Novel combo therapy trumps chemo in NSCLC survival

By Naveed Saleh, MD, MS, for MDLinx
Published November 7, 2019

Key Takeaways

Combining nivolumab with low-dose ipilimumab could make for a novel first-line chemotherapy-free treatment for patients with advanced non-small cell lung cancer (NSCLC), according to results from the phase 3 CheckMate-227 trial presented at the European Society for Medical Oncology (ESMO) Congress 2019, hosted in Barcelona, Spain, September 27–October 1, 2019.

“In my opinion, these data are practice changing,” said lead author Solange Peters, MD, PhD, Oncology Department, Centre Hospitalier Universitaire Vaudois, Lausanne, Switzerland, and ESMO president-elect. “CheckMate-227 is the first trial showing that the combination of nivolumab and ipilimumab prolongs survival as compared to chemotherapy in treatment-naïve patients with metastatic NSCLC. We already have several front-line treatment options for these patients, including chemotherapy combined with an anti-PD1 agent or an anti-PDL1 agent alone. And now we have a chemotherapy-sparing option of nivolumab plus ipilimumab.”

In the CheckMate-227 trial, Dr. Peters and colleagues recruited chemotherapy-naïve patients with stage IV or recurrent NSCLC without EGFR or ALK mutations who had ECOG Performance Status scores of 0–1. In total, 1,189 patients with programmed death-ligand 1 (PD-L1) ≥ 1% were randomly assigned 1:1:1 to receive either: nivolumab 3 mg/kg every 2 weeks (Q2W) plus ipilimumab 1 mg/kg every 6 weeks (Q6W); nivolumab 240 mg Q2W; or chemotherapy alone. Additionally, 550 patients with PD-L1 < 1% were randomly assigned 1:1:1 to receive either: nivolumab 3 mg/kg Q2W plus ipilimumab 1 mg/kg Q6W; nivolumab 360 mg every 3 weeks plus chemotherapy; or chemotherapy alone.

Overall survival was significantly longer with nivolumab plus low-dose ipilimumab compared with chemotherapy alone in all patients. Progression-free survival, duration of response, and objective response rates were also higher in patients who received the combined immunotherapy option vs chemotherapy alone.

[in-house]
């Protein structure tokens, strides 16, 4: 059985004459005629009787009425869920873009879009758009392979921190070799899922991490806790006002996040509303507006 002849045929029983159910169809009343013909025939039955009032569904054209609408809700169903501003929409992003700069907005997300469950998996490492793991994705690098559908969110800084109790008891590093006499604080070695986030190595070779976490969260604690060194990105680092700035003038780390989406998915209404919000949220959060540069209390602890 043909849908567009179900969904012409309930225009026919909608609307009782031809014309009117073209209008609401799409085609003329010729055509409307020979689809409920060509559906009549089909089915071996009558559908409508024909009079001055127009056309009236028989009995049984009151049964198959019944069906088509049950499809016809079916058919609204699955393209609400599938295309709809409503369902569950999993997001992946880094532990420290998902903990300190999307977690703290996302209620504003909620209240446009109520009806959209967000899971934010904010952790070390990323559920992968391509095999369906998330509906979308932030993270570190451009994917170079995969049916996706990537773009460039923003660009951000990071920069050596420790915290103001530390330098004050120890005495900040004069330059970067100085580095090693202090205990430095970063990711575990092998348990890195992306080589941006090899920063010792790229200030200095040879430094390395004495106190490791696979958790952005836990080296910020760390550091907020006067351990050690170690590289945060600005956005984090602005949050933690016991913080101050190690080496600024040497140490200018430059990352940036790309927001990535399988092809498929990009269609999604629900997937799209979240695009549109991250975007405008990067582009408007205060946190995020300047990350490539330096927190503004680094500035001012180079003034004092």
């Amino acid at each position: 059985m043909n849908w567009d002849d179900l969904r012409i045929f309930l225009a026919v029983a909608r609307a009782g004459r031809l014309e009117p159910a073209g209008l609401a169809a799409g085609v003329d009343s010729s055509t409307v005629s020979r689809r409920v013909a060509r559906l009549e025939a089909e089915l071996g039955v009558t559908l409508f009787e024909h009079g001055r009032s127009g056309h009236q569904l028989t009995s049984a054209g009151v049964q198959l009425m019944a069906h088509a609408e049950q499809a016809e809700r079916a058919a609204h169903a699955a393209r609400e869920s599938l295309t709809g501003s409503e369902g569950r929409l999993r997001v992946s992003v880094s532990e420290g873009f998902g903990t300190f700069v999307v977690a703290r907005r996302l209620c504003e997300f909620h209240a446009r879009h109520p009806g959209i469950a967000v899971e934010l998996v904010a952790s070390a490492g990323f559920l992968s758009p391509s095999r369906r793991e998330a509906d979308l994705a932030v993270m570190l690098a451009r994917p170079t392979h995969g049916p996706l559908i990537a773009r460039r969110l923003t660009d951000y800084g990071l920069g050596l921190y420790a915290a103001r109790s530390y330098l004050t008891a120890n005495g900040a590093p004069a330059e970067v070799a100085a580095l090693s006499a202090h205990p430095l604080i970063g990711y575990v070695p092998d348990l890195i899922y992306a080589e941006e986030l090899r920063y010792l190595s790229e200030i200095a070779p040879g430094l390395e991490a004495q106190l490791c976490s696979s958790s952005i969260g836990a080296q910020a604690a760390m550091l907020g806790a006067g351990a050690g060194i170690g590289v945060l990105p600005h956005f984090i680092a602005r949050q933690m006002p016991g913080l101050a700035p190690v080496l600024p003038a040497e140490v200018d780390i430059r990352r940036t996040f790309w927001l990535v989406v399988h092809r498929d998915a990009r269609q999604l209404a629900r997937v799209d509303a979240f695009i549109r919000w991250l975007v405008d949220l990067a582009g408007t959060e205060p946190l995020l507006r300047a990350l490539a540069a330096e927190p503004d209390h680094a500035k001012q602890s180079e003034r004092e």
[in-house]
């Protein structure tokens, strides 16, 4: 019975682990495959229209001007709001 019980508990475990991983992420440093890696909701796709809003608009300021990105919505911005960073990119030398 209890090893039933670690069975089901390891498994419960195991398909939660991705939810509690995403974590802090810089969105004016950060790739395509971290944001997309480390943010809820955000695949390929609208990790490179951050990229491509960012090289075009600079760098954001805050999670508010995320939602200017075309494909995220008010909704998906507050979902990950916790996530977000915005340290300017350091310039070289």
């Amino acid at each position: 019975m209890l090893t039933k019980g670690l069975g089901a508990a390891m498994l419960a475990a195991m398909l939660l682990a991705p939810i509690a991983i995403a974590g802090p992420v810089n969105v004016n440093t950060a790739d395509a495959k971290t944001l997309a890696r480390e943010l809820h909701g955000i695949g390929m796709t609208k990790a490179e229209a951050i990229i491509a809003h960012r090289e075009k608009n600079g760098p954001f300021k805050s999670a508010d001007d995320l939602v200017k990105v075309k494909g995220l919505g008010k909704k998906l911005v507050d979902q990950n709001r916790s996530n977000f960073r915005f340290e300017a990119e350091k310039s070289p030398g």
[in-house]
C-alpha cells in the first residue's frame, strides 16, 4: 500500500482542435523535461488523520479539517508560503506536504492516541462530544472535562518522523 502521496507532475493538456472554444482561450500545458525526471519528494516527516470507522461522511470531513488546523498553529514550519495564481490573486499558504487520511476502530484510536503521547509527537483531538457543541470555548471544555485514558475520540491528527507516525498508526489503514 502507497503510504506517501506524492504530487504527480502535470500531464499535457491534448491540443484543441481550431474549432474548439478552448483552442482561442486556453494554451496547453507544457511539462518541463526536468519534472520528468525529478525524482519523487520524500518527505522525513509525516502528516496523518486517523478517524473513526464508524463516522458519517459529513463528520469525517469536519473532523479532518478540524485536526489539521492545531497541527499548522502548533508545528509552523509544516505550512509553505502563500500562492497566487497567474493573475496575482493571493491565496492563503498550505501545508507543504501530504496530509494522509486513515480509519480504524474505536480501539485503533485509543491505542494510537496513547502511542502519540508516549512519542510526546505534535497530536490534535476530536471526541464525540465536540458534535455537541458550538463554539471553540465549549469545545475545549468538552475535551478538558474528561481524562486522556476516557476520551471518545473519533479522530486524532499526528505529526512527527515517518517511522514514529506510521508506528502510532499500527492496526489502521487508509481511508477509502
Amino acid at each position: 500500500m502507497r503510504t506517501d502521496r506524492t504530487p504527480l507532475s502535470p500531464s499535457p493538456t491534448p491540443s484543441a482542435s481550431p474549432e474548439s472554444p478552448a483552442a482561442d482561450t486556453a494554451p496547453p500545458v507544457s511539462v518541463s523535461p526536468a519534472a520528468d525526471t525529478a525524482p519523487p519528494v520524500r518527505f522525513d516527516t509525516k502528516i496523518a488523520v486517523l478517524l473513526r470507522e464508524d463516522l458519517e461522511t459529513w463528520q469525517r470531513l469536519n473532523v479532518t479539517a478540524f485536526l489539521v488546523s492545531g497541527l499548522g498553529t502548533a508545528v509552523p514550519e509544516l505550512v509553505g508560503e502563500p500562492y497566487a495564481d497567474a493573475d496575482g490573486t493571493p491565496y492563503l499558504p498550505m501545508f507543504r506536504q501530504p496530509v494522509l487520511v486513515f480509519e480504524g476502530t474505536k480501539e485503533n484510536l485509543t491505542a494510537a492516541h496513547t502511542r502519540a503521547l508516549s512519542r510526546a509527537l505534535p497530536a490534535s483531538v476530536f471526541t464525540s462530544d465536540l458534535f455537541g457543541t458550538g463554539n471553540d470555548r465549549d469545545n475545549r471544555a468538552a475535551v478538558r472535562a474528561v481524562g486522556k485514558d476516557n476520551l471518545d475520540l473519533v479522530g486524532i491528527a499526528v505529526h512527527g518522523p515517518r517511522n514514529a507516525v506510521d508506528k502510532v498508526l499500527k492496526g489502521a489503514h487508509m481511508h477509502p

Patients with PD-L1 ≥ 1% who received nivolumab plus ipilimumab experienced a median overall survival of 17.1 months vs 14.9 months among those who received chemotherapy alone (HR: 0.79; 97.72% CI: 0.65–0.96, P = 0.007).

The rate of grade 3–4 adverse events among patients who received the immunotherapy combination was 33%, 36% in those who received chemotherapy, and 19% in those who received nivolumab.

Dr. Peters and fellow researchers noted that one limitation of their study was that it began before either chemotherapy/immunotherapy or immunotherapy on its own was approved as first-line treatment for NSCLC. Thus, the immunotherapy combination could not be stacked up against current standards of care. In other words, no treatment arm involving chemotherapy plus nivolumab was tested in the PD-L1–positive group. Nevertheless, according to exploratory analysis, the nivolumab-ipilimumab combination outperformed nivolumab monotherapy, which in turn outperformed chemotherapy in this group. The immunotherapy combination was more effective than nivolumab plus chemotherapy in PD-L1– negative patients, too.

Looking forward, Dr. Peters said, “The important step now is to develop an algorithm to select the best front-line treatment for each patient. We need to wait for a little more time to see which treatment really gives rise to improved long-term survival. The 5-year survival from trials with these treatments will teach us if any of the options are better than others. The second critical point will be to compare toxicities. We can then have an informed discussion with our patients.”

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